MONDAY, OCTOBER 10, 2016
Previous report in this series
Series resumes tomorrow: Starting tomorrow, we'll be resuming our ongoing series, Where the Test Scores Are.
In the third week of the series, we looked at the way Americans students have performed, as compared to the rest of the world, on the Trends in International Math and Science Study (TIMSS), one of the two international testing programs in which most developed nations participate. In this week's reports, we'll examine the way American students have performed on the other major testing testing program—the Program for International Student Assessment (PISA).
We'll be starting with a quick review of our basic finding to date about the international achievement gaps. More precisely, we'll start by restating this basic point:
If you look at American scores on the TIMSS, it's hard to support the claim that American schools are an embarrassing mess as compared to those in the rest of the world.
That said, American students haven't scored as well on the PISA. This week, we'll review the international "achievement gaps" on that second major testing program, and we'll "disaggregate" American scores, letting us see how different groups of American students perform on both the TIMSS and the PISA.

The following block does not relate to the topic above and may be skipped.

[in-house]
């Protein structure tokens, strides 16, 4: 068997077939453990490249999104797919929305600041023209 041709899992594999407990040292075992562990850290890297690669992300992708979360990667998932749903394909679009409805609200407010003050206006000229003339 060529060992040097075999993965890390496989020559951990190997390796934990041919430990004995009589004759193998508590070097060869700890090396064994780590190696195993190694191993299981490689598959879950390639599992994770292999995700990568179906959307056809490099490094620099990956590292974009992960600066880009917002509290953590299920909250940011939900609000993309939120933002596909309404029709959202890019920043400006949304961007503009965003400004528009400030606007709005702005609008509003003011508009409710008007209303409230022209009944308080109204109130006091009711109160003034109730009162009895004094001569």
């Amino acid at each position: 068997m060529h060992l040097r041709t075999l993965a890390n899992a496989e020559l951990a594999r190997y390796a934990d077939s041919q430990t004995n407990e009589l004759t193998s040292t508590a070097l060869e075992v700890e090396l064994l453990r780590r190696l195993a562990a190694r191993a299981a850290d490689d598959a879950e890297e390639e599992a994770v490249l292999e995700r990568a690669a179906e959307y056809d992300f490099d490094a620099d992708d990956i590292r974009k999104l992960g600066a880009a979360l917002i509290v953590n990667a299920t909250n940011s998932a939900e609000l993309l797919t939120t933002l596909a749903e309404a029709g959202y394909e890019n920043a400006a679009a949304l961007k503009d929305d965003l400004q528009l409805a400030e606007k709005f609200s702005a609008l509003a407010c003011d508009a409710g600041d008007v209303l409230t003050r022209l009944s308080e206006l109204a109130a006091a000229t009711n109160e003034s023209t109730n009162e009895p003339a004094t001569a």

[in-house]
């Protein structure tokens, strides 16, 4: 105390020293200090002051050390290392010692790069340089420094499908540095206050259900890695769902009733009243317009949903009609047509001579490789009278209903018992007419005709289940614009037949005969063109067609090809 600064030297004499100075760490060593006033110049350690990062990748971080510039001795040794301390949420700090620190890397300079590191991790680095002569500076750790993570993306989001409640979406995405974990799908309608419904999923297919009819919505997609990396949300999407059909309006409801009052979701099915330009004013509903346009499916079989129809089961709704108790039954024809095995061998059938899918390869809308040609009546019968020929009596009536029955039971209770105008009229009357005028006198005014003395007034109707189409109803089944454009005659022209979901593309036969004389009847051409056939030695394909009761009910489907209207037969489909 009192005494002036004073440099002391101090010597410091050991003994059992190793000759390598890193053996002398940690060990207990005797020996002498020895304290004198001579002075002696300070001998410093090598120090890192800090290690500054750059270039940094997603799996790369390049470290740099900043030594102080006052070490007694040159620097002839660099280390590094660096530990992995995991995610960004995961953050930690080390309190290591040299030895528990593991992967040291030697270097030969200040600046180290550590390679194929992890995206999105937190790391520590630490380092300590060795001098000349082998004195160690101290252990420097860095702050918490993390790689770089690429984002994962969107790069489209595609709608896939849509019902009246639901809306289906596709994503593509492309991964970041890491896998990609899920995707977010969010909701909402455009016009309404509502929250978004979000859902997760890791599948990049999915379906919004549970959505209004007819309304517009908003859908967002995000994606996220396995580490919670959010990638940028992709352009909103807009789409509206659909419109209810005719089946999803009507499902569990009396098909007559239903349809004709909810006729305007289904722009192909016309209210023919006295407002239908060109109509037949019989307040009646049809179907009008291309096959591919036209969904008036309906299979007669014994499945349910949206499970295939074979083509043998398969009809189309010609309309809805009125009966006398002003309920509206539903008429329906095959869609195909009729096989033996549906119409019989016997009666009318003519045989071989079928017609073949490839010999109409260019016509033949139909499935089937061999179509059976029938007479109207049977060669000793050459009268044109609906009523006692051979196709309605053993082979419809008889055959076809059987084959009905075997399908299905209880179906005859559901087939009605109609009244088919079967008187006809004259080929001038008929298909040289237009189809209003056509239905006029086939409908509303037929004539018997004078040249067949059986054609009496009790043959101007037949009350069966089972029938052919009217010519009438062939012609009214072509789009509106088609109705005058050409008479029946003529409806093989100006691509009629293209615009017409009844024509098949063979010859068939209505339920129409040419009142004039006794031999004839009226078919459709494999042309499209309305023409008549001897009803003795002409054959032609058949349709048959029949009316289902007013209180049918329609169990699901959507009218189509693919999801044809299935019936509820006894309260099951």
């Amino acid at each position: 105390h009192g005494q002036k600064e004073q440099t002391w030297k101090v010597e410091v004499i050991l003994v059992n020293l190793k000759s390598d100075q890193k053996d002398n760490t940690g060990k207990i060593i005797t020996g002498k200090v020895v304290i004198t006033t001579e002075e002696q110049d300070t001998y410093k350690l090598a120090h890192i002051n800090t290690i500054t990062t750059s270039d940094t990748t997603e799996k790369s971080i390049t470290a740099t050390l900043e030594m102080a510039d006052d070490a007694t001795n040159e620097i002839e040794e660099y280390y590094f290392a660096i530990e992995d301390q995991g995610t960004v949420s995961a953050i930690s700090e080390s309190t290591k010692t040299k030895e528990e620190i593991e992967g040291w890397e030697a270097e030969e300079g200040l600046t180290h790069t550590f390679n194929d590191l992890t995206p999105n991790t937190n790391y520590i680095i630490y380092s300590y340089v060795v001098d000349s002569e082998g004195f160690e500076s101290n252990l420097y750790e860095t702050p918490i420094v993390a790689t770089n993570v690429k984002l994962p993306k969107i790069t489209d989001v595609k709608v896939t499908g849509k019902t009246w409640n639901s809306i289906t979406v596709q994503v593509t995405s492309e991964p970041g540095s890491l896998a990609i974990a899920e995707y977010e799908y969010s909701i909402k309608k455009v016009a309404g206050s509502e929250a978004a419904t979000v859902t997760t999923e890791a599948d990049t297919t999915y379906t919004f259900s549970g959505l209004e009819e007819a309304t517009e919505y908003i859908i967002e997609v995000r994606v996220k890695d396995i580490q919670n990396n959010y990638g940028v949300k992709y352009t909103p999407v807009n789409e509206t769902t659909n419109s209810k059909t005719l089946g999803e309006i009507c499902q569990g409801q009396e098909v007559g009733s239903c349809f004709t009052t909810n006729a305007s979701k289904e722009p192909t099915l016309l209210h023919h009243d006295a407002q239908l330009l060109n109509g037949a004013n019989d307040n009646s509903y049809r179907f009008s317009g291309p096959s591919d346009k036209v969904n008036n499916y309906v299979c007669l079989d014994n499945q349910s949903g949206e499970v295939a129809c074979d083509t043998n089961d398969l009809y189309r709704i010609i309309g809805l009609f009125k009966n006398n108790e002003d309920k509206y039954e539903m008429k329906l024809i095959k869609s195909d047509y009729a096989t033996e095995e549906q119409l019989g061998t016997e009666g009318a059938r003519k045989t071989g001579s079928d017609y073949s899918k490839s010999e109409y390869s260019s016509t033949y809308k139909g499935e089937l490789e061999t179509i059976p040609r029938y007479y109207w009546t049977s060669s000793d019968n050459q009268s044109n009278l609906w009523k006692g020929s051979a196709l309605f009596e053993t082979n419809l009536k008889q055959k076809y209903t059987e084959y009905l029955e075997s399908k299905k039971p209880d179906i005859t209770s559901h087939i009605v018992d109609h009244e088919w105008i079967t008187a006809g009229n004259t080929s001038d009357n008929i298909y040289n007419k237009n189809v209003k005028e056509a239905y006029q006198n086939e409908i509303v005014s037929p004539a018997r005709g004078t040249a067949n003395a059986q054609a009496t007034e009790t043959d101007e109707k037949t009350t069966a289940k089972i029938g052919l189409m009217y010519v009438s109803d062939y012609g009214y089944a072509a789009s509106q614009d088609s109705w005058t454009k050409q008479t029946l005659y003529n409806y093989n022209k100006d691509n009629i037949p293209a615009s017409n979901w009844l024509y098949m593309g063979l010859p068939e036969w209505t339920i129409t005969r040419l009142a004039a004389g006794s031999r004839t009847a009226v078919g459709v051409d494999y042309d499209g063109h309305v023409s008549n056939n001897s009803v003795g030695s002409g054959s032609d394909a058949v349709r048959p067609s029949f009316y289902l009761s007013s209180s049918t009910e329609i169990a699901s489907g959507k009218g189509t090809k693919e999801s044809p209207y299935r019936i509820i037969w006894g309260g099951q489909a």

All this week, we'll do something else. We'll focus on The Smartest Kids in the World, an influential book by Amanda Ripley which appeared in 2013.
In her critically-acclaimed book, Ripley engaged in some of the selective reporting practices which have tended to mislead the public about international achievement gaps. We'll focus on those sleights of hand as we see how different groups of American students have performed on both the TIMSS and the PIRLS as compared to their peers in the rest of the world.
How have different groups of American students performed on the PISA? How have they performed as compared to South Korea, Japan, Taiwan? As compared to miraculous Finland? As compared to larger non-Asian nations?
Ripley's slippery sleights of hand succeeded in confusing some very basic issues. Our work this week will clarify some basic points, and will lead to our final week of reports in this ongoing series.
Starting tomorrow: Where the PISA Gaps Are
Next week: Where the Challenges Are